It is also worth noting that boughtin security tools are usually provided and approved by the security team under the security budget. If they are to be integrated into the DevSecOps process, they must satisfy more stringent security standards, their user-friendliness must be optimised and they must be customised to the needs of the developers and DevOps engineers. Security providers wanting to support DevSecOps must be aware of these requirements.
Here to stay
DevSecOps is now regarded as the state of the art in product development. Adaptation is still taking its time but, ultimately, the future will always belong to those bold enough to take it.
The two principal advantages are speed and security. Development teams deliver better, more secure, code and they do so quicker and thus at lower cost. DevSecOps makes the development, security and operations teams share responsibility for security. Its guiding principle is that, with the right tools and a shared focus on the user, software will become faster and more secure.
Far from putting the brakes on innovation, this new way of thinking can turbo-charge it. For DevSecOps to succeed, everyone must be aware that it is an interdepartmental endeavour.
By shifting security to the left, companies become more digitally responsive and better equipped for a digital future in the fast lane.
This article was written by Daniel Estermann, Product Marketing Manager Airlock, and Roman Hugelshofer, Managing Director Application Security.
Common mistakes when implementing DevSecOps
|Not enough stamina||Where expectations are too high, disappointment is almost inevitable. DevSecOps is a long road and there are no short cuts.|
|Top-down approach||DevSecOps cannot simply be decreed by management. As with any change in behaviour or awareness, you need structural adjustments and continuous change management that pays particular attention to cultural factors.|
|Unstructured approach||First identify the risks, prioritise action points and set realistic interim targets. Problem areas and sticking points between development and security are the ideal place to start. Eliminate overbearing security processes wherever possible.|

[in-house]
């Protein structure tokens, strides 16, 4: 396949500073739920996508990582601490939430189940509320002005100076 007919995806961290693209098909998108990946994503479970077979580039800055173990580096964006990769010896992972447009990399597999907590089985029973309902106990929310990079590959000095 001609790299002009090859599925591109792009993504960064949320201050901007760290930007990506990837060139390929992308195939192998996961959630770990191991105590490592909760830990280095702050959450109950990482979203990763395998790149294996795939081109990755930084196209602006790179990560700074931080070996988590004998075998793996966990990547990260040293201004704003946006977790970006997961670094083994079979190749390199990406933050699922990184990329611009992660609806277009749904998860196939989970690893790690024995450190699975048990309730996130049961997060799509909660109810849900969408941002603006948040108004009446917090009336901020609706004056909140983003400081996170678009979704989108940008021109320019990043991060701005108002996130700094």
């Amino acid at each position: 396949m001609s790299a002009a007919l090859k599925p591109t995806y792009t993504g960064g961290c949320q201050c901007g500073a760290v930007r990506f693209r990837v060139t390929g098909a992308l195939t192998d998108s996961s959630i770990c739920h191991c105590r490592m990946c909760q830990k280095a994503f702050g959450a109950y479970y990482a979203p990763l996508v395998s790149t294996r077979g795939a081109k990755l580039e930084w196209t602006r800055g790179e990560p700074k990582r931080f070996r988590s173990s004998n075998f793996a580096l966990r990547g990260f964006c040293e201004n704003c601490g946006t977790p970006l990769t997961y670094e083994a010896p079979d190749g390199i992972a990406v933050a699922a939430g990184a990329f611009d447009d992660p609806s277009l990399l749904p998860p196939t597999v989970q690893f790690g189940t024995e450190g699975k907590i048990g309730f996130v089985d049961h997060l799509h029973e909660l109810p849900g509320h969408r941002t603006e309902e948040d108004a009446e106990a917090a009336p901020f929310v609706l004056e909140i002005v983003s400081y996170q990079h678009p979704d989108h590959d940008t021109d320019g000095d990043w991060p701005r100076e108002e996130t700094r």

|Failure to recognise the benefits of DevSecOps||Use storytelling and incorporate every improvement into the backlog in the form of a security story, similar to user stories. This allows you to plan implementation and, most importantly, makes it visible to all stakeholders; creating transparency and trust. Documenting changes of role and determining expectation on both sides is vital to clear communication so the team understands its responsibility.|
|Poorly automatable security tools||Ensure that everyone has the tools to do their job. Automation is also gaining ground in security tools, managed via script or api. Graphical user interfaces can make it easier to get started but are not suited to automation.|
|Exclusive focus on analysing code||Application security testing can identify known angles of attack and weaknesses at an early stage. Web application firewalls are still a must, however, as an additional line of defence against novel or unknown types of attack. In DevSecOps architectures, this function is increasingly being performed by tools such as the Airlock Microgateway. Its security model ensures that the only requests that actually reach the application are those that the developers have explicitly classified as valid.|